Student Activism -- General Project Description & Selection Policy

In the 1960s and 70s, young people assumed a fundamental role in various grass roots movements sweeping the nation. They collectively sought to push for more honorable leadership, equal rights for all Americans, and a more responsible and moral foreign policy in Southeast Asia. This was a period in which Americans were increasingly unafraid to speak out, to criticize their government's behavior, and to demand a better name for themselves, in order to create a country that citizens can be proud of and thrive within.
The activist movement against the Vietnam War escalated rapidly during the pivotal year of 1968 and would remain strong into the early 1970s. Radical student groups drove the movement, particularly those of university age. While most would immediately identify both Berkeley and Columbia as the primal forces of these protests, an investigation into the activities of New York University students during these years can demonstrate a fearless, passionate commitment that could certainly rival those of the more recognized universities.

Within the New York University Archives, one can encounter the ferocious determination of NYU students within the anti-war movement, as they occupied buildings, held teach-ins, and protested the presence of individuals and organizations working contrary to their beliefs. The Photographic Records of Student Protests include scores of photographs collected during these crucial years, taken by student photographers, mainly those who were working for the university newspaper. The photographs alone speak volumes about the bitter tensions of these times, especially between student activists and the university administration.

The John G. Mason Papers, also housed within the University Archives, serve as a significant resource for anyone seeking to understand the motivations of the NYU students who participated in these protests, as well as a comprehension of the complex influence these events held on the university as a whole.

I look forward to creating an interesting and accessible online exhibit based upon the actions of these young people. In order to capture an in-depth and well-rounded perspective, I have chosen to only focus on one specific event driven by NYU student activists. When looking at the descriptions of the contents within the Mason Papers, I became aware that there was a considerable amount of material dealing with the Chi-Reston Incident of December 4, 1968. It was on this date that the UN Ambassador to South Vietnam, Nguyen Huu Chi, was scheduled to deliver a speech at Loeb Student Center. At the same time, the executive editor of the New York Times, James Reston, was to address alumni groups in another part of Loeb. These two individuals represented the essence of what student activists worked to tear down, and the confrontation between both parties would prove frightening for the speakers, liberating for the students, and humiliating for the NYU administration. The actions of the students would be harshly criticized within the pages of the New York Times and the Washington Square Journal, as all New Yorkers came to terms with their viewpoints on the event.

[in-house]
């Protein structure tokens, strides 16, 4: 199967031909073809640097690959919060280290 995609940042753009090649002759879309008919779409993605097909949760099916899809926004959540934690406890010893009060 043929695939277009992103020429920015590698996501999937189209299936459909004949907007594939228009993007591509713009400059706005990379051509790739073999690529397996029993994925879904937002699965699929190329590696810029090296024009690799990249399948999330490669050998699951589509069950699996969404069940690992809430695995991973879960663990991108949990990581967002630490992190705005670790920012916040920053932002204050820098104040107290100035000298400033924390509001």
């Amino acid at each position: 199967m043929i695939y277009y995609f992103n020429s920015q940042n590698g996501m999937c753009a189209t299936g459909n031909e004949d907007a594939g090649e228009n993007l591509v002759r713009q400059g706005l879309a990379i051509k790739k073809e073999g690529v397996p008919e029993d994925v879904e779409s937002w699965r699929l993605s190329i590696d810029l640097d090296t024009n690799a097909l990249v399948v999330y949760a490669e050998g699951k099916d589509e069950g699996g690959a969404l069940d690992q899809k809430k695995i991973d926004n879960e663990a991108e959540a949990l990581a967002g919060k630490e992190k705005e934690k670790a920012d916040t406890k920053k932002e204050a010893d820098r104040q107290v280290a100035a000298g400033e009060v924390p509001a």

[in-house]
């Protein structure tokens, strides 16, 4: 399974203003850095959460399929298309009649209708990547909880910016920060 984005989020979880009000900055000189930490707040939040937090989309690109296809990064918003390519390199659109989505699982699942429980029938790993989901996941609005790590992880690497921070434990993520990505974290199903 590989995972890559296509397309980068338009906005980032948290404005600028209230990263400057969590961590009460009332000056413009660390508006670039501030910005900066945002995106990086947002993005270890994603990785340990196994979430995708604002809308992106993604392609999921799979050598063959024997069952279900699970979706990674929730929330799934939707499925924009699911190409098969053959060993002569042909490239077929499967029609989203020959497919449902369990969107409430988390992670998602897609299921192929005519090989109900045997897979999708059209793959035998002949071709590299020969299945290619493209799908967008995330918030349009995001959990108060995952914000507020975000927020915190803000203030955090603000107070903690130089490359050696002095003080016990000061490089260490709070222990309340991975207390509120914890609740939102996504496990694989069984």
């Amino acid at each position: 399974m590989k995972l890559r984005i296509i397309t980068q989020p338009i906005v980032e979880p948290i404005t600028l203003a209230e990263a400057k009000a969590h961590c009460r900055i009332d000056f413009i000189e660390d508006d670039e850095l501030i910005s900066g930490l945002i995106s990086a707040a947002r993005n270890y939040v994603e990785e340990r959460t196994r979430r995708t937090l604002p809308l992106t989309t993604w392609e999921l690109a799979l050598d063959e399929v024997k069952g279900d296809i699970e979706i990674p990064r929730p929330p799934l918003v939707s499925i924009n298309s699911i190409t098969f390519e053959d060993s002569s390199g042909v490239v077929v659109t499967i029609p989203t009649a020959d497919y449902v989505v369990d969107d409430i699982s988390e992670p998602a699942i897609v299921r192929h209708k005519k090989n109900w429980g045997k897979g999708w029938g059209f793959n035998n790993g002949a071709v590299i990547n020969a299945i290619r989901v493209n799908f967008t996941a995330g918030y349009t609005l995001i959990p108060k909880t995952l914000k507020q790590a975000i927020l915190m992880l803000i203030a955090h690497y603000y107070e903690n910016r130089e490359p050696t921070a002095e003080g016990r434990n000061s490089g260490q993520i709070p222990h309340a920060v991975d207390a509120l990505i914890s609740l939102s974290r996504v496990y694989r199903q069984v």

The Mason Papers include a variety of perspectives written on this specific event, including editorials from the mentioned newspapers, the documented responses of the administration, student editorials from the university paper, among other written accounts – including that of the collection’s coordinator, John G. Mason, who was temporarily suspended for his participation. There are also numerous relevant materials attributed to student organizations, particularly SDS, which include their publications, pamphlets, and meeting minutes.

There should be no copyright issues regarding the use of any material, which belongs to the University, namely the photographs and articles organized for the school newspaper. There should not be any additional conflict in using the papers of student organizations. On an individual basis, permission to digitize may be necessary for items that specifically belong to Mason, though my contact at the Archives does not expect significant difficulties.

I would like for my online exhibit to be accessible for individuals who have a basic working knowledge of the Vietnam War and perhaps the grass roots movements of the 1960s. I would be delighted to serve as a resource for secondary school students who may choose to look at this topic for academic projects. My greatest purpose is to effectively and accurately convey the spirit of these events, giving site visitors an authentic idea of what it was like to be a part of this controversial situation.

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